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Interconnecting to a distribution line did not trigger taxes to the utility, the IRS said.
Utilities require independent generators connecting to the grid to reimburse for the cost of the intertie and of any network upgrades to accommodate the additional electricity on the grid.
Utilities must report any such payments from an independent generator that is a customer of the utility as income. This makes interconnection more expensive for such generators, since the utility will collect a tax gross up as part of the interconnection payment.
However, the IRS has made clear in a series of notices since 1988 that interconnection payments from independent generators who are not customers do not have to be reported as income.
The IRS updates these notices periodically. The latest such update was Notice 2016-36 in June 2016. One of the issues the IRS addressed in the 2016 update is whether it matters whether the independent generator connects its project to a utility transmission line or a distribution line. Community solar projects are often connected to distribution lines.
The 2016 notice said it makes no difference. The notice said the interconnection payment is not income “even if the generator is interconnected with a distribution system, rather than the transmission system.” Later, where the notice lists the boxes that must be checked to avoid income, one box is the intertie must be used for “transmitting electricity.” (For more details on IRS policy in this area, see “IRS Updates Tax Treatment of Interconnection Payments” in the August 2016 NewsWire.)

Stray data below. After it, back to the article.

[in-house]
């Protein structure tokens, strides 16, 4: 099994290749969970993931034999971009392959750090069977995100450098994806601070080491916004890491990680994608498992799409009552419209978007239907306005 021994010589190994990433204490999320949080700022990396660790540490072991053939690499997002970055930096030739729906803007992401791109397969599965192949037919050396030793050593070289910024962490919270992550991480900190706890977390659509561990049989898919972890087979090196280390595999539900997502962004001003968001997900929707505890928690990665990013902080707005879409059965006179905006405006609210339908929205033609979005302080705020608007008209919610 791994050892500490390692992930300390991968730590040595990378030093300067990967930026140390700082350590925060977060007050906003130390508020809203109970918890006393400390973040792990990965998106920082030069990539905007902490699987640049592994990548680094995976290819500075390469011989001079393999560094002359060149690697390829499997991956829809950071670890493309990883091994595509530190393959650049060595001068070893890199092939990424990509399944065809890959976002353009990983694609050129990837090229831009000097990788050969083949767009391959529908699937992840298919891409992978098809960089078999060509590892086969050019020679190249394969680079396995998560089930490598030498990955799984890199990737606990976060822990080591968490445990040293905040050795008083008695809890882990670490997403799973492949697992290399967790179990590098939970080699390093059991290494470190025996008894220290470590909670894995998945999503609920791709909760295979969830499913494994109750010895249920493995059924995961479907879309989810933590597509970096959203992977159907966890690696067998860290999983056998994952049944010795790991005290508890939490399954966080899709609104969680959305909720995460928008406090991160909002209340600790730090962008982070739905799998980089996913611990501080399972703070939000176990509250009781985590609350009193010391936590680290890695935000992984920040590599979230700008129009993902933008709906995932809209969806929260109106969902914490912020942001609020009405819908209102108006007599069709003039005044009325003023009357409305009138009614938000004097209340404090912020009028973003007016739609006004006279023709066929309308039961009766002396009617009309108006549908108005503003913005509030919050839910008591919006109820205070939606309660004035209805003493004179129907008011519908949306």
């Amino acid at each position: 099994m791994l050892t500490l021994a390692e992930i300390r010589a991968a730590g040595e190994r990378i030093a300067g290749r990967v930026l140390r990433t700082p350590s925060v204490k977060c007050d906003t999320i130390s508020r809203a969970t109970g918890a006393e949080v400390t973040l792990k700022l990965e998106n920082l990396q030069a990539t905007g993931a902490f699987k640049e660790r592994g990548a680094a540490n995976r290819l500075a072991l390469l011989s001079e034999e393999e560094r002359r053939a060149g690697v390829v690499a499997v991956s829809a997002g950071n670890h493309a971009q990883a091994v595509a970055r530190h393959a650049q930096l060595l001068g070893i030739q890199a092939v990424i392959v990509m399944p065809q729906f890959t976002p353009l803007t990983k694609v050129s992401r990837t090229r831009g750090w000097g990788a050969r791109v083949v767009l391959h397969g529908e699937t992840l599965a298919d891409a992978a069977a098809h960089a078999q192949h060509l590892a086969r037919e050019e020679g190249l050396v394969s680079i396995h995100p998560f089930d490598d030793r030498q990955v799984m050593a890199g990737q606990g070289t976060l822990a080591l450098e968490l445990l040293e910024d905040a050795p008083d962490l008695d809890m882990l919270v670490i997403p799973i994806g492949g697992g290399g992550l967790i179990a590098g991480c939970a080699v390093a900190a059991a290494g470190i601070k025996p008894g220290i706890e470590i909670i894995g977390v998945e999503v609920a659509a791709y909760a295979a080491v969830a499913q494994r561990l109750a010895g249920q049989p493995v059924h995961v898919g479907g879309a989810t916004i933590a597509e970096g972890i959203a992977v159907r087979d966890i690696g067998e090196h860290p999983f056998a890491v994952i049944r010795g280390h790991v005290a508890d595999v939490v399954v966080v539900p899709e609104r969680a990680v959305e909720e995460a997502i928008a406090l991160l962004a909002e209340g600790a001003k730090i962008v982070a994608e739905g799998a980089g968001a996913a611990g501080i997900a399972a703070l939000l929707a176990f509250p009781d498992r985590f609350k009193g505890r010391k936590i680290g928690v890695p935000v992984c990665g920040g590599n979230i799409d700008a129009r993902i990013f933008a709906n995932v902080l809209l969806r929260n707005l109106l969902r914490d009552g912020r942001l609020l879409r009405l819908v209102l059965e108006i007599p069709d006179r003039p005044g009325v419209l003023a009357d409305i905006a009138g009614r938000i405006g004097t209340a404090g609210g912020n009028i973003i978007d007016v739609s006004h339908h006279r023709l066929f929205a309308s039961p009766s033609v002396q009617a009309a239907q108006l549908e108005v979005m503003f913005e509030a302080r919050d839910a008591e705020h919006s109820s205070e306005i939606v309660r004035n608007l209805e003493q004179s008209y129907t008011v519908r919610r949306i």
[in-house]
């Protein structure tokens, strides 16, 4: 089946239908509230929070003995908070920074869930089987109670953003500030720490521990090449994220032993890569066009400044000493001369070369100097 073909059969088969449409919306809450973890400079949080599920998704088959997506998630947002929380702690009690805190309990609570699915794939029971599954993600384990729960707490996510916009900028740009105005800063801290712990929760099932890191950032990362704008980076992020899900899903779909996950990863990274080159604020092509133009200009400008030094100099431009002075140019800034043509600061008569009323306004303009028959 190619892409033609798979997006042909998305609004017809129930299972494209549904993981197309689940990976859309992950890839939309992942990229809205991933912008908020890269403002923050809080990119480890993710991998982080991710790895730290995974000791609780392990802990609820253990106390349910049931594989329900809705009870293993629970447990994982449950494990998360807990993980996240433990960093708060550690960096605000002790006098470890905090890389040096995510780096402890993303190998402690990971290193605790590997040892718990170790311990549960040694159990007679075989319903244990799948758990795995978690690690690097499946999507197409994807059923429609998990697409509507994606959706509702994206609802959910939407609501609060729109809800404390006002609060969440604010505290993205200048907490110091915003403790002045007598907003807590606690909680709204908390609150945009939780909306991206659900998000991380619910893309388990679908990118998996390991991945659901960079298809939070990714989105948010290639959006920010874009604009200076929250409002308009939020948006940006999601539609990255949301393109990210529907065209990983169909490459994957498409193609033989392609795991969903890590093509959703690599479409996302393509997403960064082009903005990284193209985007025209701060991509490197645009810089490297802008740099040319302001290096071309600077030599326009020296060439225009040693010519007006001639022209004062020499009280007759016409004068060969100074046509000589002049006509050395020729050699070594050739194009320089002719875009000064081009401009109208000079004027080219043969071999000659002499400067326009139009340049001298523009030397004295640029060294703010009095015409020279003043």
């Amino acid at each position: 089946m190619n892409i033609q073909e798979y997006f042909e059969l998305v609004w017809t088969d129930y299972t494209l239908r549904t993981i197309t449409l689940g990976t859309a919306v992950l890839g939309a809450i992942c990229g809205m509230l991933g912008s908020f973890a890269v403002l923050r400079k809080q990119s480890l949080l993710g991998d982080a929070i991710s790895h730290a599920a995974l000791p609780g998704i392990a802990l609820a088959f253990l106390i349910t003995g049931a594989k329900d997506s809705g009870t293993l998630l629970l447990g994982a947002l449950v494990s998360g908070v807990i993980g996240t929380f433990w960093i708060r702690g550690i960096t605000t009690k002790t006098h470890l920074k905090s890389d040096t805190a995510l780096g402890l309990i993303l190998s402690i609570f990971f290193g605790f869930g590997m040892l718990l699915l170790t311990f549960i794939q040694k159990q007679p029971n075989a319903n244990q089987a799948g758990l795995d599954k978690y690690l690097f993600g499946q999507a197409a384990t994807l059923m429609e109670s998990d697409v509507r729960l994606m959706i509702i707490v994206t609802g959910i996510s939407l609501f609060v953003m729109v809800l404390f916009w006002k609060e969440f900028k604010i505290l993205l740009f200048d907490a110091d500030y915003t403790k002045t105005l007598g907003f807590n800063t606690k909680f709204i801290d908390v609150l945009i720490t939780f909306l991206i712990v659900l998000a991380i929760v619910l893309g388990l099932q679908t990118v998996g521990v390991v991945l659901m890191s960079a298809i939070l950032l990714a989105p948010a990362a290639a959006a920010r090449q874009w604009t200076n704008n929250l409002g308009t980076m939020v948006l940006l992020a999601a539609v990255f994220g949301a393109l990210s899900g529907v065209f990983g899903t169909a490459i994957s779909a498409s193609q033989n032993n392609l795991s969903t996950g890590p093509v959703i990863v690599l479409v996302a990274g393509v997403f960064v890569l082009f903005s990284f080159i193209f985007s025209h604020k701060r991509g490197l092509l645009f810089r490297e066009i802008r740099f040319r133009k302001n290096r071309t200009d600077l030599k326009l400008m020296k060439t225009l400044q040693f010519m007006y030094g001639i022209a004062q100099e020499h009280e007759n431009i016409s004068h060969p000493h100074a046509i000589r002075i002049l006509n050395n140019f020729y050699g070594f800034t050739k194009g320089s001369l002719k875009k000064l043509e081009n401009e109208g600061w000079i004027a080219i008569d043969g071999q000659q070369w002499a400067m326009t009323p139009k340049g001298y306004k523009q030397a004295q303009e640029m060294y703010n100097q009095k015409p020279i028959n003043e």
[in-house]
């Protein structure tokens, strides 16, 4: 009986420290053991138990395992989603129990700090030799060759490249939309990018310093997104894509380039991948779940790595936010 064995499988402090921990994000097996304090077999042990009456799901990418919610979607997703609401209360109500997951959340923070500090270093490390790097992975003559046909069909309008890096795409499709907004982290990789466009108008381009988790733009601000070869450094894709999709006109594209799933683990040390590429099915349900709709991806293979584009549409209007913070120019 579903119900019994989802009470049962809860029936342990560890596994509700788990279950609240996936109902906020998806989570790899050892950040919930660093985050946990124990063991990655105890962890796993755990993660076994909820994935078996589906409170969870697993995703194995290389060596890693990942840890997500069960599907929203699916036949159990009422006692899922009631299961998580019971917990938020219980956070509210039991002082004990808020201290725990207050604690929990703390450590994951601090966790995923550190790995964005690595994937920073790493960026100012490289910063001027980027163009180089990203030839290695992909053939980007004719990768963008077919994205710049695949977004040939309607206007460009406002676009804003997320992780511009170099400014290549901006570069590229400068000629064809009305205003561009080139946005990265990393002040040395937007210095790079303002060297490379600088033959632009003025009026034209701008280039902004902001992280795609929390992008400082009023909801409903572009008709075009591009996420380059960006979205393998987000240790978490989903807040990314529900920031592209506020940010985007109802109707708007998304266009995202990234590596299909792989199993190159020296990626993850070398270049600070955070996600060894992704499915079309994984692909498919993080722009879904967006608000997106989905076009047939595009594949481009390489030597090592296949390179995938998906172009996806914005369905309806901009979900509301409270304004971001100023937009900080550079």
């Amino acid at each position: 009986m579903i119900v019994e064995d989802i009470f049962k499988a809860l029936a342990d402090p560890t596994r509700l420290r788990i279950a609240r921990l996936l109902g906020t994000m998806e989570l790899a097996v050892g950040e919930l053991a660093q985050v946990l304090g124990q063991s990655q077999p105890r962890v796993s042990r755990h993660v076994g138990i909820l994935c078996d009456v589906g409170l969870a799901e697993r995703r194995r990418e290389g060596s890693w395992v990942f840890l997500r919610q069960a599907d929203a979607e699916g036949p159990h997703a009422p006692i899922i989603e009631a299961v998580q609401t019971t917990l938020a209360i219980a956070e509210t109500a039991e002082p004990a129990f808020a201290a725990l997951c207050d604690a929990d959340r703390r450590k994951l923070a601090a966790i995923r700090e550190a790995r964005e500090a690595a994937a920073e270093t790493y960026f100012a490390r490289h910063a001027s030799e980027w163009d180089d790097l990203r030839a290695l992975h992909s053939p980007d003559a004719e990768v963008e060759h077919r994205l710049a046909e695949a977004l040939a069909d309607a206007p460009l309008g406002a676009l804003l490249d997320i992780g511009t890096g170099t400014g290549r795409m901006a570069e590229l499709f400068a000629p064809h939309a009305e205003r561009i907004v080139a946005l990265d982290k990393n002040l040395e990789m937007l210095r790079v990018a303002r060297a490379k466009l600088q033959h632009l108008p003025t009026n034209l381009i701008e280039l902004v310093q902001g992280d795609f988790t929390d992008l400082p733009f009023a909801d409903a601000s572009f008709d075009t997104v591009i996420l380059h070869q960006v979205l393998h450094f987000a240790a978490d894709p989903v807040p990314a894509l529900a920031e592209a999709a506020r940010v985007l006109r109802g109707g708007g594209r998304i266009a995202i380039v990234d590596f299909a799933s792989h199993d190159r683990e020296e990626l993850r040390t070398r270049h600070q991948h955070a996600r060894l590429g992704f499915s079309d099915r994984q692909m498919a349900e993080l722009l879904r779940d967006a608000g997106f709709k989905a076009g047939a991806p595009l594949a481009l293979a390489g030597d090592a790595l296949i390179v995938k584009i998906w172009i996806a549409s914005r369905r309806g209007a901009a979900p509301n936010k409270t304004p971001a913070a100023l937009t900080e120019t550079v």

The IRS does not issue private letter rulings about issues addressed in the interconnection notices as a labor-saving measure. It does not want to have to spend time repeating what it has already said in notices.
The utility to whom it issued the new ruling had already asked for a ruling on this issue before the latest notice was issued, so the IRS made an exception.
The generator in the ruling had a long-term power purchase agreement to sell its electricity to X, but had to move the electricity across two utility systems to reach X. Its project was connected to the distribution lines of one utility and to the distribution and transmission lines of the utility to whom the IRS issued the ruling. Presumably X took title to the electricity near the generator’s power plant and was the customer of the two utilities for transmission.
The ruling confirmed that the intertie will be used for “transmitting electricity” within the meaning of the 2016 notice.
The ruling is Private Letter Ruling 201813016. The IRS released a redacted copy to the public on March 30.
IMO 2020 is almost upon us. Readers are well aware of the impending switch to 0.5 percent fuel mandated by Annex VI of MARPOL which will cause an anticipated drop in HSFO demand, the potential hazards of new untested LSFO blends, the concerns around scrubber operations, the debate over open loop versus closed loop, and the myriad of other risks associated with the impending regulatory change.